Seeing Things: Performances at UT highlight arts from Holocaust

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Seeing Things: Performances at UT highlight arts from Holocaust

Creativity in the Face of Death: The Contemporary Resonance of Terezín

What: A three-day symposium with music and dance performances, photo exhibits and panel discussions.

Information: 477-6060, www.texasperformingarts.org/terezin

Daniel Hope & Friends: “Music from Terezin”

When: 8 p.m. Tuesday

Where: McCullough Theatre

Tickets: $10-$32

Daniel Hope & Friends: “Forbidden Music”

When: 8 p.m. Wednesday

Where: McCullough Theatre

Tickets: $10-$32

Spectrum Dance Theatre: “The Theatre of Needless Talents”

When: 8 p.m. Thursday

Where: Bass Concert Hall

Tickets: $10-$42

Photo Exhibit: Work by Dennis Darling and Lori Kantor

When: Noon to 5 p.m. Mondays-Fridays

Where: Bass Concert Hall lobby

Tickets: Free

Context vexes the arts.

How to present the music and art created by prisoners at Terezín (Theresienstadt), the so-called “model ghetto” the Nazis created near Prague as a propaganda effort to fool the Allies?

Included among the more than 150,000 Terezín inmates — mostly Jews from Czechoslovakia, as well as from Germany and Austria — were some of the most notable artists, composers, musicians, filmmakers and writers of the time. The Nazis exploited the talents of Terezín inmates, using their creativity to present the camp as a cultural community. The Nazis even hosted a 1944 visit by hapless representatives of the International Red Cross, who were tricked into thinking Terezín was where Jews lived under “protection.”

Terezín inmates formed several concert orchestras and chamber music groups. Composers wrote music. Stage performances were even produced. An arts and literary magazine was published. A jazz band formed.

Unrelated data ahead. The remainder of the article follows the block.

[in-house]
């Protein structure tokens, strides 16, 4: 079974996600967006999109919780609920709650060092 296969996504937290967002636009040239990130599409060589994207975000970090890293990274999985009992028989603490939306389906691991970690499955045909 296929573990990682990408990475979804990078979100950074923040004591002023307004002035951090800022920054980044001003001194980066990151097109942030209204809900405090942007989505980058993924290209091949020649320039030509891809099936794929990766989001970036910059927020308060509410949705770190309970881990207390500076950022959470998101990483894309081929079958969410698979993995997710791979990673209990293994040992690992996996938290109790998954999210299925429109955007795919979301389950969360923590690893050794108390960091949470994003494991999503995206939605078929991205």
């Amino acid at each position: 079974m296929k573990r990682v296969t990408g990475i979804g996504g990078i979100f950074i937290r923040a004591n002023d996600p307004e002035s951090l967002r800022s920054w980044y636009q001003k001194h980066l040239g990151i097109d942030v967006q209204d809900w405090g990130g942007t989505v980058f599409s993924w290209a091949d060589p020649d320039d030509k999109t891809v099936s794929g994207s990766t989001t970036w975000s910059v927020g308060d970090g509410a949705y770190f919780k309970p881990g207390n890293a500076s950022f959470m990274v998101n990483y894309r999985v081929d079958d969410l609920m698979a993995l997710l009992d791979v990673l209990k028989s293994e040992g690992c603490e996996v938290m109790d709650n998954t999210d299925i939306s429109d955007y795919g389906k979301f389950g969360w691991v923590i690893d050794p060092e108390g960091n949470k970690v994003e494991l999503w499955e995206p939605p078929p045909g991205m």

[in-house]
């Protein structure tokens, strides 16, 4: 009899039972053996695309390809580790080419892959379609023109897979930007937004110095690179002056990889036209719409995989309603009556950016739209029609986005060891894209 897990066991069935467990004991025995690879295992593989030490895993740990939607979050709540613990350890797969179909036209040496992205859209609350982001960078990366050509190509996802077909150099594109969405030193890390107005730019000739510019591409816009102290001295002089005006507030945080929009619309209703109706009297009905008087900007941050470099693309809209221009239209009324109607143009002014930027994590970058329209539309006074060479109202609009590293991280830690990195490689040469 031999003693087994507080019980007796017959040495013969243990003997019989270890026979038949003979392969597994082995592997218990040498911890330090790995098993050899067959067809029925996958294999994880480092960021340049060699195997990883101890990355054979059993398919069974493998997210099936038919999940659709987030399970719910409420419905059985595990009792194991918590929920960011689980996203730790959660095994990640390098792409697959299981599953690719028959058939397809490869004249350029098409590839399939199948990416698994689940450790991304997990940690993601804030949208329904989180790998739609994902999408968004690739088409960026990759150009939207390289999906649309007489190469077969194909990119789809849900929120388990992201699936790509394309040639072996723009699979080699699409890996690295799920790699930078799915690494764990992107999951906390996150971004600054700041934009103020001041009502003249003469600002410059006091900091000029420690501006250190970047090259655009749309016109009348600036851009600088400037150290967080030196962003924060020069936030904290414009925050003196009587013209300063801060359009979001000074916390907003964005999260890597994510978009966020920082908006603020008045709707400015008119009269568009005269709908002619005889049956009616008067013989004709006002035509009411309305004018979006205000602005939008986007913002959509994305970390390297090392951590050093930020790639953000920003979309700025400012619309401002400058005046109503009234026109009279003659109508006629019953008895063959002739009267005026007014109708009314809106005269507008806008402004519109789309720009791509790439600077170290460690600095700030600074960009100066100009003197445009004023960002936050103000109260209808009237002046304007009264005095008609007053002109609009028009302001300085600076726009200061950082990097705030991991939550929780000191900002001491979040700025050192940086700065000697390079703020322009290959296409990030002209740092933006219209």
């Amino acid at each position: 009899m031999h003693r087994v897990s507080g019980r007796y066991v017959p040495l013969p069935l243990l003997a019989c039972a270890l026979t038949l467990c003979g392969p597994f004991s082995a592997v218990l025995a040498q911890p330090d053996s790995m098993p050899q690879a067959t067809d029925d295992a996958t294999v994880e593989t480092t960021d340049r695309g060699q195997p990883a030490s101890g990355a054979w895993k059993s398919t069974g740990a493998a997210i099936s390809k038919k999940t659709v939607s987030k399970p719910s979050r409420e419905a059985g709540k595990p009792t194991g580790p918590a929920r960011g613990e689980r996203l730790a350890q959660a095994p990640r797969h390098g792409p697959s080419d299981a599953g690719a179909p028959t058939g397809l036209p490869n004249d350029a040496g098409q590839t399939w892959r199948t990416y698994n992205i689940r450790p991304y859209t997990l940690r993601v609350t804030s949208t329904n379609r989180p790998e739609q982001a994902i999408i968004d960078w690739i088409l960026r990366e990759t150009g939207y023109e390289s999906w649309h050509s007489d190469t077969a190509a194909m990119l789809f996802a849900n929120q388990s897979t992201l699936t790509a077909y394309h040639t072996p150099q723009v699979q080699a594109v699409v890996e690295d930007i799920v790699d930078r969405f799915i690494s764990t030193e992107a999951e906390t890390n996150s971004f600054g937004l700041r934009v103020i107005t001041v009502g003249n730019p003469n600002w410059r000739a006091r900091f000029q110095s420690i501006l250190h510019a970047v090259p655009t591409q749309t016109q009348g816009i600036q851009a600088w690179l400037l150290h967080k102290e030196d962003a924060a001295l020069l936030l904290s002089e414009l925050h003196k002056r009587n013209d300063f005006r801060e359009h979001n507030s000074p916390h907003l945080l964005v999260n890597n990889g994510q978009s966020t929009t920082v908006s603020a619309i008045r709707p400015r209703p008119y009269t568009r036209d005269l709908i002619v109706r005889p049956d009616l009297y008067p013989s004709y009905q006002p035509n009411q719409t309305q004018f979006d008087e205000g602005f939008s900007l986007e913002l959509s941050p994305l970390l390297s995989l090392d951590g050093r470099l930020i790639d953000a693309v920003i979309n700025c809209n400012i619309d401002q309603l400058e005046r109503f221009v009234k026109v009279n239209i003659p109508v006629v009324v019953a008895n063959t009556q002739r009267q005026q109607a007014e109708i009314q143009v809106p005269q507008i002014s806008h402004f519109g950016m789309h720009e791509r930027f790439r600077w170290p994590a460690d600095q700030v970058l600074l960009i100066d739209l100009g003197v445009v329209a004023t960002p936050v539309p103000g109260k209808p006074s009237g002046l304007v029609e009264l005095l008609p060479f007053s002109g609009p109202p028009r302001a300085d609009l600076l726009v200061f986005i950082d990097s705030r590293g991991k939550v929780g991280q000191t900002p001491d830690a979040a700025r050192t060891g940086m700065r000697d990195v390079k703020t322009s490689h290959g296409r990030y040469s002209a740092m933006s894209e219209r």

Yet only 12 percent of those sent to Terezín survived.

This week, the University of Texas presents “Creativity in the Face of Death,” a three-day program of performances and other events that explore the ongoing influence the artists of Terezín had.

On Tuesday and Wednesday, celebrated British violinist and musical activist Daniel Hope presents two chamber concerts of music by Terezín composers and music composed in response to the Terezín and Holocaust tragedy. For both concerts, Hope will be joined by Austin’s Miró Quartet and by Austin baritone David Small.

On Thursday, the noted Seattle-based choreographer Donald Byrd brings his “Theatre of Needless Talents,” a dance that pays homage to Terezín artists as well other victims of genocide and hate.

Byrd set his compelling modern dance piece to the jazz-laced music of Erwin Schulhoff, a Czech Jewish composer who died in the Holocaust. A string trio plays live on the stage with the dancers. And Byrd’s dance takes its name from a cabaret group launched in 1930s Prague by Czech Jewish performer Karel Svenk, who died in the Holocaust. “I was really curious about these musicians and artists that died during the ware that we have no awareness of. And somehow their place in history was eliminated by the death,” Byrd told an interviewer in 2008 when he created the piece.

Lectures, artists panels and films round out the programming of “Creativity in the Face of Death.”

And at the Bass Concert Hall, an exhibit of photographs by Lori Kantor and Dennis Darling will go on display.

Darling, who teaches photojournalism at UT, has spent the past several years photographing Terezín survivors, an ever-dwindling group. Darling took many of the portraits at the Terezín site and also at rail stations where people were forcibly rounded up and transported.

“This is not just a historical revisiting of certain works of art or music,” says Kathy Panoff, director of Texas Performing Arts which organized the events, along with UT’s Schusterman Center for Jewish Studies. “We’re curating an experience for the community. Great artists are compelled to create, to produce art, even under the most dire circumstances.”

The resonance that the creative drive has across the decades makes the music composed in a concentration camp in the 1940s still relevant today, Panoff said.

“It’s sad to say that genocide and hate crimes are still going on today. But the arts give you the tools to help you understand those kinds of tragedies and help you discuss it in a safer environment.”

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